A pair of prisoners at the Marion Correctional Institution in Ohio built two computers from spare parts obtained from PCs they were dismantling as part of a recycling program, then successfully connected them to the prison’s network. The scheme was exposed when IT staff noticed unusual Internet activity levels on an outside contractor’s account; investigators discovered a network cable leading into the ceiling of a training room closet, where the computers were hidden.
Forensic analysis of the computers’ data revealed pornography and articles about the manufacture of drugs and homemade weapons, identity theft and fraudulent credit card activity. The analysis also found the two prisoners, Adam C. Johnston and Scott Spriggs, had accessed the prison’s internal network, breached the records of fellow prisoners and created passes for other prisoners to use to access prohibited areas of the facility.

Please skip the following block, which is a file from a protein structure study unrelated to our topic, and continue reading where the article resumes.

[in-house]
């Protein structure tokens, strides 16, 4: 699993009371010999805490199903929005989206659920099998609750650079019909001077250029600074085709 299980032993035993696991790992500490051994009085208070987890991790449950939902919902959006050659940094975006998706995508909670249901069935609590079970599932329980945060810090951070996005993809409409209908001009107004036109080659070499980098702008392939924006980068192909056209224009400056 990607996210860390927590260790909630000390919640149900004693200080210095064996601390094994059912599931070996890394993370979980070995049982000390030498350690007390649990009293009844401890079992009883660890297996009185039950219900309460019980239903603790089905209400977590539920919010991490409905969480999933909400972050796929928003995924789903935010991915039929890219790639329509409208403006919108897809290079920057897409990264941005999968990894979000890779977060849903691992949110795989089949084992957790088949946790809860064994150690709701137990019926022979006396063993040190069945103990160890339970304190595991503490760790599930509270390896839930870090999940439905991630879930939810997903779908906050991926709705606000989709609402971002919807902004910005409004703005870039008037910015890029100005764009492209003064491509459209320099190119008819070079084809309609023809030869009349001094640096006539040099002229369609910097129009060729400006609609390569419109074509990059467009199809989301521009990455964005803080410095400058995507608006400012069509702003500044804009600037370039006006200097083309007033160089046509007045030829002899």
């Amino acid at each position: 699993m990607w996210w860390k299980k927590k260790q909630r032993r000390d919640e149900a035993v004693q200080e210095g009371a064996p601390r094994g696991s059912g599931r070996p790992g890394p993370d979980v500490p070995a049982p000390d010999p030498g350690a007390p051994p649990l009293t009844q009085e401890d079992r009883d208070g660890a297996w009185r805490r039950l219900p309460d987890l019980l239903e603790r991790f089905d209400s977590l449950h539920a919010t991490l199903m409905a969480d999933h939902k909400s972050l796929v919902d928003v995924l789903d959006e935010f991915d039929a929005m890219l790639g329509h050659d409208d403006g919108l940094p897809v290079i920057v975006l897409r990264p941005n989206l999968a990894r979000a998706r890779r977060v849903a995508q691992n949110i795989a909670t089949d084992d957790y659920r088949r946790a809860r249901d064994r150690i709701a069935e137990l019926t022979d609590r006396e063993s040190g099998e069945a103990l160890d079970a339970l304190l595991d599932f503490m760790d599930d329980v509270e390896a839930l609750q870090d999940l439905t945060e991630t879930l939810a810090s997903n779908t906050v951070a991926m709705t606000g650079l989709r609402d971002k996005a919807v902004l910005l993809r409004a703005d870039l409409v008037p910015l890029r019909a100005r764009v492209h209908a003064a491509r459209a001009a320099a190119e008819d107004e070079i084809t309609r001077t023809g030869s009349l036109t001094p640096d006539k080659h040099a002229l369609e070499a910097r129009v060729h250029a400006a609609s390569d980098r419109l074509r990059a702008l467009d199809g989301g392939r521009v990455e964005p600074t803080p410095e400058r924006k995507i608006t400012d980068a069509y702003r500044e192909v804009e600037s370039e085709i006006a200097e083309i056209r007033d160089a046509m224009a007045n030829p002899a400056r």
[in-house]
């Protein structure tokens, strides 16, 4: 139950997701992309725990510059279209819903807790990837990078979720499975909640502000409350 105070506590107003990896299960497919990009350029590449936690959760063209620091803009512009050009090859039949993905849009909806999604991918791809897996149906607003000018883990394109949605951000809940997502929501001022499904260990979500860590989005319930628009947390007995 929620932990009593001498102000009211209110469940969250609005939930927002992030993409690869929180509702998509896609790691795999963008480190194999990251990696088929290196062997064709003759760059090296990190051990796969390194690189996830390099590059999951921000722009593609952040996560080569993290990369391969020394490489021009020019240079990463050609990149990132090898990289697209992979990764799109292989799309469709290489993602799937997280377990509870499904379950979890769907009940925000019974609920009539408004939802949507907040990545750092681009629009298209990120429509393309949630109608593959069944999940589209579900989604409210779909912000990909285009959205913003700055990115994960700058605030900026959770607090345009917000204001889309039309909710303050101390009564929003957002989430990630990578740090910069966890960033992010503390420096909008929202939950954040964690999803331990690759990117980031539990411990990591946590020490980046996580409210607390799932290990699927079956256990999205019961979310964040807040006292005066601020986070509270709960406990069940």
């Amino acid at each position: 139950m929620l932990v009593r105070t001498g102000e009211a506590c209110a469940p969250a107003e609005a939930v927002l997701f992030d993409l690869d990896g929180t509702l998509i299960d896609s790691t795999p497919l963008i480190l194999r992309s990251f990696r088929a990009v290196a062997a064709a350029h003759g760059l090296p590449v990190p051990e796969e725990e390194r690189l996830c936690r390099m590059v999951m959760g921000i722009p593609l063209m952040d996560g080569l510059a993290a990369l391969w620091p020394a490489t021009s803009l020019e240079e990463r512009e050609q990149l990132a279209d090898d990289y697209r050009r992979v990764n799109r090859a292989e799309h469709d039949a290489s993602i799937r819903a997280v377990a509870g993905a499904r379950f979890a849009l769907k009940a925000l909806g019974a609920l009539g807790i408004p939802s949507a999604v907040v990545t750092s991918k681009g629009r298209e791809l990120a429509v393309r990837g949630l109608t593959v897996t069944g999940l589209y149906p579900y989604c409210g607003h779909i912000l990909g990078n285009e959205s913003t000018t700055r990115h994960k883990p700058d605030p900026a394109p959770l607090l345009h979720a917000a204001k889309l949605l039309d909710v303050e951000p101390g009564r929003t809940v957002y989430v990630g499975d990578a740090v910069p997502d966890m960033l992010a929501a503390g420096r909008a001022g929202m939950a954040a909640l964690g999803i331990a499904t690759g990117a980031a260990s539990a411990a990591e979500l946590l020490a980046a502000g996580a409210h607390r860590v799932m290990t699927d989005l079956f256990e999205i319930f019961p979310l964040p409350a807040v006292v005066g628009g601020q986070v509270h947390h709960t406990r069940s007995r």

The incident occurred in July 2015 but only came to light with the April 11, 2017 release of a report critical of security at the prison. Inspector General Randall J. Meyer’s office said the prisoners who built and concealed the PCs were “unsupervised for extensive periods of time,” and that then-Warden Jason Bunting failed to report the suspected criminal activity. Meyer called on the Department of Rehabilitation and Correction to determine if any employees should be disciplined, to ensure that all suspected crimes are reported to the appropriate authorities, and to tighten security over the prison system’s computers and WiFi networks.
Johnston’s mother, who reportedly assisted her son by providing a mailing address for fraudulent credit and debit cards, was investigated by the Ohio State Highway Patrol, which raided her home. Prosecutors are considering criminal charges.
Sources: www.bbc.com, www.dispatch.com, www.mydaytondailynews.com
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